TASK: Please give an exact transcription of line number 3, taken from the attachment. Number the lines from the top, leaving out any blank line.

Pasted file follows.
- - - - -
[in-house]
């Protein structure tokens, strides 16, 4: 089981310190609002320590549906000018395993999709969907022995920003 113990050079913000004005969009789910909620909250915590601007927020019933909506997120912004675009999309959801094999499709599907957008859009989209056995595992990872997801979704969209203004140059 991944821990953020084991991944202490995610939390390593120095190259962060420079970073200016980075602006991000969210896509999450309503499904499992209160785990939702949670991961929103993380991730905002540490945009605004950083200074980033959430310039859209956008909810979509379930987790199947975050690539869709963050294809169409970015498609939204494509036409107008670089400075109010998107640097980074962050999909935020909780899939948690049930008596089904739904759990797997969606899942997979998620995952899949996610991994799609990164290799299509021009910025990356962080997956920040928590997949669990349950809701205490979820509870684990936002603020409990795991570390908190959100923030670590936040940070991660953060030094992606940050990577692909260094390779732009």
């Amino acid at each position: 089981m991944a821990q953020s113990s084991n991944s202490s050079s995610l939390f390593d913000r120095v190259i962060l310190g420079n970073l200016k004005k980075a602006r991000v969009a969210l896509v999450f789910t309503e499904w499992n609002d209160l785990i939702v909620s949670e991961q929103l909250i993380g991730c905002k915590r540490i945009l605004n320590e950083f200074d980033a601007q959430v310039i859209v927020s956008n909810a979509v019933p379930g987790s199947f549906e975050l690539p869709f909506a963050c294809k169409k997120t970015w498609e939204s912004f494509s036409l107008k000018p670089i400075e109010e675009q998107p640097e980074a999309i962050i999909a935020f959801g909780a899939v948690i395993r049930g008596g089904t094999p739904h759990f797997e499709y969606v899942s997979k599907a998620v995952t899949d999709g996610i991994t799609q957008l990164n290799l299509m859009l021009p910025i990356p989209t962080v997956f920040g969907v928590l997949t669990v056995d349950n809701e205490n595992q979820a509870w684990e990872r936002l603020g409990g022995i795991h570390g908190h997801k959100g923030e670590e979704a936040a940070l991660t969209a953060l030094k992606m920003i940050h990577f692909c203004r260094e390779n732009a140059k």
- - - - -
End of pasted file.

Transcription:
């Amino acid at each position: 089981m991944a821990q953020s113990s084991n991944s202490s050079s995610l939390f390593d913000r120095v190259i962060l310190g420079n970073l200016k004005k980075a602006r991000v969009a969210l896509v999450f789910t309503e499904w499992n609002d209160l785990i939702v909620s949670e991961q929103l909250i993380g991730c905002k915590r540490i945009l605004n320590e950083f200074d980033a601007q959430v310039i859209v927020s956008n909810a979509v019933p379930g987790s199947f549906e975050l690539p869709f909506a963050c294809k169409k997120t970015w498609e939204s912004f494509s036409l107008k000018p670089i400075e109010e675009q998107p640097e980074a999309i962050i999909a935020f959801g909780a899939v948690i395993r049930g008596g089904t094999p739904h759990f797997e499709y969606v899942s997979k599907a998620v995952t899949d999709g996610i991994t799609q957008l990164n290799l299509m859009l021009p910025i990356p989209t962080v997956f920040g969907v928590l997949t669990v056995d349950n809701e205490n595992q979820a509870w684990e990872r936002l603020g409990g022995i795991h570390g908190h997801k959100g923030e670590e979704a936040a940070l991660t969209a953060l030094k992606m920003i940050h990577f692909c203004r260094e390779n732009a140059k």